I have been singing since I was nine years old and come from an entire family of singers. When I say entire family, I mean it. There is not a person on my dad’s side of the family that is not musically inclined in some way (this is an exaggeration, but it is probably close). From the time I was a kid, people wanted to meet me. I remember being eleven or twelve and adult women asking me for my autograph for the one day I would be famous. Being able to sing, made me think that was all God had for me. I did not have any other plans for who I would be or what I would do growing up.

Please know that I am not asking for a pity party, but I want to point out that the grass is not always greener on the other side. Now as an adult, I have four boys age 1-8 years old and I would not switch them out or trade them for anything. But, we stand out. Everywhere we go, someone has to say something about me having four boys. It is tiring, it is annoying, and I do not want to answer any more awkward questions like, “Are you going to still try for that girl?” How exactly does one do that? Try for a girl, are you kidding me?

Being a Christian makes me stand out as well. I realize this is a good way to stand out, but sometimes I wish I could just blend in like everybody else. I wish I did not have to be different, think different, and want to fully trust God for who He is. Sometimes it is just tiring. Whenever I am somewhere in public and another lady and I will start chatting, the inevitable question is asked about what my husband does for a living, and as soon as I say, “he is a youth pastor,” a change comes over the person I am talking to. They seem to have this idea that they must constantly talk about godly things, being Christian, and going to church as soon as they know we go to church. This is good because I have been able to tell them about my faith, but on the flip side it is hard being treated differently because my husband is a pastor. Sometimes, I just want to be treated like a human being, just like everyone else.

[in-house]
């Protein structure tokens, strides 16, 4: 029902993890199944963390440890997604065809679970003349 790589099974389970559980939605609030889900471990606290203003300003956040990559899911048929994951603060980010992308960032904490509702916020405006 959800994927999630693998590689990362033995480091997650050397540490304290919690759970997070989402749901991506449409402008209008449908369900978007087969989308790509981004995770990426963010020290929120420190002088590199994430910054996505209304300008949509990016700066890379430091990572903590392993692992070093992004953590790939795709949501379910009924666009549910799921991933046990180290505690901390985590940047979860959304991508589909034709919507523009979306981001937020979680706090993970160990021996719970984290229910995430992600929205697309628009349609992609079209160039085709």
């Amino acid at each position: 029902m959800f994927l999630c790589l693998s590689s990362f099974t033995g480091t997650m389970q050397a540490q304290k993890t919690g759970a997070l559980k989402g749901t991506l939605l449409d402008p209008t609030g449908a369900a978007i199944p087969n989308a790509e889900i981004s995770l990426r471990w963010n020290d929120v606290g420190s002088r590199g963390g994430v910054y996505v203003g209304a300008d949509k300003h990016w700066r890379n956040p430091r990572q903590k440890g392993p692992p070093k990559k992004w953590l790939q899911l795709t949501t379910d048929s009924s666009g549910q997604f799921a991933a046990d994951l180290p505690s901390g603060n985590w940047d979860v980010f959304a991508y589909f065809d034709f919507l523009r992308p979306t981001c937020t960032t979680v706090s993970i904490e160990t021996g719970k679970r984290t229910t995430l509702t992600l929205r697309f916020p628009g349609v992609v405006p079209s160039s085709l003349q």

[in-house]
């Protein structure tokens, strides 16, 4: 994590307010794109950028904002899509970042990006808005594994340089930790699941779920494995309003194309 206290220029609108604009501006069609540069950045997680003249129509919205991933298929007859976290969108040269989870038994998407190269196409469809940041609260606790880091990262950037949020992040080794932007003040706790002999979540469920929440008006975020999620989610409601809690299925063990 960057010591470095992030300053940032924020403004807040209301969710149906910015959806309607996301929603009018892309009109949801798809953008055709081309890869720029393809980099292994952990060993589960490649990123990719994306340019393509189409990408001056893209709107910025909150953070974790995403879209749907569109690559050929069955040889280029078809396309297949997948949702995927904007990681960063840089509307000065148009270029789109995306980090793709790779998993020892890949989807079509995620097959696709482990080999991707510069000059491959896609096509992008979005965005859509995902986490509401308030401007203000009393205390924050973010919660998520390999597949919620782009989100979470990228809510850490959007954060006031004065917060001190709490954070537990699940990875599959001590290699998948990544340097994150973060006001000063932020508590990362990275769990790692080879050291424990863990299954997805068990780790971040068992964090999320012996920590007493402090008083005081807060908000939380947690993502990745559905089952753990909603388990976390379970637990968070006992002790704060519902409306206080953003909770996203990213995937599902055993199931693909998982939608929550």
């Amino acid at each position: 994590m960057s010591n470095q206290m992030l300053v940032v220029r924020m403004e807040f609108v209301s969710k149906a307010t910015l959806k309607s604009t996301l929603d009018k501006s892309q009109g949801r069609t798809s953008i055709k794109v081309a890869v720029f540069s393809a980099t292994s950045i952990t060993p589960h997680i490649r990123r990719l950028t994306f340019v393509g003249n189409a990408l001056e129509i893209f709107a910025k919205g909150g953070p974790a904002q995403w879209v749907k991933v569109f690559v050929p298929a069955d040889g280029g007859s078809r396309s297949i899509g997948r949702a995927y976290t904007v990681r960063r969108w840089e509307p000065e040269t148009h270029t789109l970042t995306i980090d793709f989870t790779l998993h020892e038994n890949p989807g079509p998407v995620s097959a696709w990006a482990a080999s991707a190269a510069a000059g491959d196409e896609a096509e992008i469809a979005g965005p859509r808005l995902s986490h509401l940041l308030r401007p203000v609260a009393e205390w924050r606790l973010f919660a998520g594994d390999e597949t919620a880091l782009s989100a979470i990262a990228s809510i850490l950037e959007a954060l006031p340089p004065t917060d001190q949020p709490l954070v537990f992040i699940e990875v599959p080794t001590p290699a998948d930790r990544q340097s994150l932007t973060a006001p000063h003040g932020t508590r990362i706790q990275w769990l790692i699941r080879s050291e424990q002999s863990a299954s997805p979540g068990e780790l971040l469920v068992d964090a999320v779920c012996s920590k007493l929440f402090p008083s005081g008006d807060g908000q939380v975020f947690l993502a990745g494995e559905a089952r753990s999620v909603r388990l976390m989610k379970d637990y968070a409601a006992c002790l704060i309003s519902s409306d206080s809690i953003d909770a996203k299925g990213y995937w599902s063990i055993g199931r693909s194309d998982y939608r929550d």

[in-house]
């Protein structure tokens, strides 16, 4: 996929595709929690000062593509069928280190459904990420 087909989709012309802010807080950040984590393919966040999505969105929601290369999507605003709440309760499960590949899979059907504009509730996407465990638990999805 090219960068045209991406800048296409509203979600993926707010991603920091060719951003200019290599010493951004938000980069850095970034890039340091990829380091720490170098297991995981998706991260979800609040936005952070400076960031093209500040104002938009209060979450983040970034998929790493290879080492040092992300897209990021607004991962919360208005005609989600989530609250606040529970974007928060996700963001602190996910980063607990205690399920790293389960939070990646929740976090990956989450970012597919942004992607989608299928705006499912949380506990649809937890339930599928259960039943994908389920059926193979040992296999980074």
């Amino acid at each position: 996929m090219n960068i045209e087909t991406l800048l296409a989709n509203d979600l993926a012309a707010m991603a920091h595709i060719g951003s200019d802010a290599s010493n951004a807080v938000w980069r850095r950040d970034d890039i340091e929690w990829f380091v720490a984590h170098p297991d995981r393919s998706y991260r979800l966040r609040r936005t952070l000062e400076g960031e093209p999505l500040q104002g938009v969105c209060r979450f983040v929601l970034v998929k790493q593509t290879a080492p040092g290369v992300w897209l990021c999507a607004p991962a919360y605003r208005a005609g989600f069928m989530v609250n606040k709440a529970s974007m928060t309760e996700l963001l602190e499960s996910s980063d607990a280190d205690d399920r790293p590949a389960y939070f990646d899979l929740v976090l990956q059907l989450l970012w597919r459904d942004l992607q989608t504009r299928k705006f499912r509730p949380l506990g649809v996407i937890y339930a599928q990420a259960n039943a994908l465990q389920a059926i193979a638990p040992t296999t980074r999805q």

Do any of you ever feel this way? Or do you feel the opposite? 

Wednesday, August 8, 2012

Marriage, God, and how we view ourselves.

There are lies being told about what marriage is supposed to be; about the roles of men and women within marriage, and within the world. We view marriage as a relationship worth having as long as we feel like we are receiving something out of it, and we think that once it does not work for us any longer, it is time to leave. I would like to go against all of that, and say that marriage is about sacrifice, humility, love, patience, kindness, goodness, self-control, peace, and most of all the ability to stick to the other through all our hard times. I would like to point out two ways that men and women need to learn and change so that the relationship can be stronger. These are my own observations, and things I have learned through my almost 11 year marriage. (Not that I have all the answers!)